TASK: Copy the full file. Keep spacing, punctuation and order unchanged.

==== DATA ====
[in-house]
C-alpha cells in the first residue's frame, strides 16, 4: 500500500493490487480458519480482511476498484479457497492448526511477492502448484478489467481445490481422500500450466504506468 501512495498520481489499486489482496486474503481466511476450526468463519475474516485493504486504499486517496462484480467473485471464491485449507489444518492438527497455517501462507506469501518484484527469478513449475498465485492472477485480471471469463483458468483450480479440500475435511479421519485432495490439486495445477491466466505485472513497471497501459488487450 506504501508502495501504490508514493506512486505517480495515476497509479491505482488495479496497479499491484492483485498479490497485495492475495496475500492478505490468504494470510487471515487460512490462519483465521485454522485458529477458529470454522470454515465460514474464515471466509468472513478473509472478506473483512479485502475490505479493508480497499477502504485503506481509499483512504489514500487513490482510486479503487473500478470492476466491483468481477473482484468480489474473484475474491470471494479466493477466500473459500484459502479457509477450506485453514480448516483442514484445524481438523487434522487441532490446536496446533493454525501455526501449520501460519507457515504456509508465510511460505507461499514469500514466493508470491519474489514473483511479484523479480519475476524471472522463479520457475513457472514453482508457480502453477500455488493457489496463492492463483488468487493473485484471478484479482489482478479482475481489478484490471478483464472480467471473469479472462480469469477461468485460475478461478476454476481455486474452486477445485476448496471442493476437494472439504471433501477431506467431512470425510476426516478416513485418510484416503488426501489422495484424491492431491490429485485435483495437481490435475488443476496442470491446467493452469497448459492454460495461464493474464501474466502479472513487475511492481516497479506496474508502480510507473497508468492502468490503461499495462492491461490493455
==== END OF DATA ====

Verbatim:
[in-house]
C-alpha cells in the first residue's frame, strides 16, 4: 500500500493490487480458519480482511476498484479457497492448526511477492502448484478489467481445490481422500500450466504506468 501512495498520481489499486489482496486474503481466511476450526468463519475474516485493504486504499486517496462484480467473485471464491485449507489444518492438527497455517501462507506469501518484484527469478513449475498465485492472477485480471471469463483458468483450480479440500475435511479421519485432495490439486495445477491466466505485472513497471497501459488487450 506504501508502495501504490508514493506512486505517480495515476497509479491505482488495479496497479499491484492483485498479490497485495492475495496475500492478505490468504494470510487471515487460512490462519483465521485454522485458529477458529470454522470454515465460514474464515471466509468472513478473509472478506473483512479485502475490505479493508480497499477502504485503506481509499483512504489514500487513490482510486479503487473500478470492476466491483468481477473482484468480489474473484475474491470471494479466493477466500473459500484459502479457509477450506485453514480448516483442514484445524481438523487434522487441532490446536496446533493454525501455526501449520501460519507457515504456509508465510511460505507461499514469500514466493508470491519474489514473483511479484523479480519475476524471472522463479520457475513457472514453482508457480502453477500455488493457489496463492492463483488468487493473485484471478484479482489482478479482475481489478484490471478483464472480467471473469479472462480469469477461468485460475478461478476454476481455486474452486477445485476448496471442493476437494472439504471433501477431506467431512470425510476426516478416513485418510484416503488426501489422495484424491492431491490429485485435483495437481490435475488443476496442470491446467493452469497448459492454460495461464493474464501474466502479472513487475511492481516497479506496474508502480510507473497508468492502468490503461499495462492491461490493455